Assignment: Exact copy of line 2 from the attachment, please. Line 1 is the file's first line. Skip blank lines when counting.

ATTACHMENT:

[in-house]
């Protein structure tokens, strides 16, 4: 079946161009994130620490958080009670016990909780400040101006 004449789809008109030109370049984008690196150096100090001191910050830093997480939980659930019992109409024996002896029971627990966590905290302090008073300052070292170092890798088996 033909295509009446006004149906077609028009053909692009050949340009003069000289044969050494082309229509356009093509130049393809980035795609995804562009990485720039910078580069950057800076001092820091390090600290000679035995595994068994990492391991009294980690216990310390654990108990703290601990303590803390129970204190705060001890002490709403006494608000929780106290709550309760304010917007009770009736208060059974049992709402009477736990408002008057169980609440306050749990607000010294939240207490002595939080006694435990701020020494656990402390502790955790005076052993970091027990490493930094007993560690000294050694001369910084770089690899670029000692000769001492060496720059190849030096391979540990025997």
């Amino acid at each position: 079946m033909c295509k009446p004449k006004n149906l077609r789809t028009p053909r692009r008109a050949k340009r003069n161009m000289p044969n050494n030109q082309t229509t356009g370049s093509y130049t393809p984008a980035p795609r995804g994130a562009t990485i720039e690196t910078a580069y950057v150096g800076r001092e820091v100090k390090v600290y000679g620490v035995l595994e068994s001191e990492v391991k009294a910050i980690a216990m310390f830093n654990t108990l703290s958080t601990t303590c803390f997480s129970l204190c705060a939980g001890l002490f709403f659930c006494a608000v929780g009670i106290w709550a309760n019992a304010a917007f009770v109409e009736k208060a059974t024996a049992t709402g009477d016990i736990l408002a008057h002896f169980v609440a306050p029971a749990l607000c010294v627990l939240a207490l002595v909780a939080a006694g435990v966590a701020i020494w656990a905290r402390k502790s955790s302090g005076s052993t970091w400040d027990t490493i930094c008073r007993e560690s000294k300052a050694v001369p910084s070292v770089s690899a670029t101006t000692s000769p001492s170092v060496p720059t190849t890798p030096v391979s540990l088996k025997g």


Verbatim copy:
């Protein structure tokens, strides 16, 4: 079946161009994130620490958080009670016990909780400040101006 004449789809008109030109370049984008690196150096100090001191910050830093997480939980659930019992109409024996002896029971627990966590905290302090008073300052070292170092890798088996 033909295509009446006004149906077609028009053909692009050949340009003069000289044969050494082309229509356009093509130049393809980035795609995804562009990485720039910078580069950057800076001092820091390090600290000679035995595994068994990492391991009294980690216990310390654990108990703290601990303590803390129970204190705060001890002490709403006494608000929780106290709550309760304010917007009770009736208060059974049992709402009477736990408002008057169980609440306050749990607000010294939240207490002595939080006694435990701020020494656990402390502790955790005076052993970091027990490493930094007993560690000294050694001369910084770089690899670029000692000769001492060496720059190849030096391979540990025997």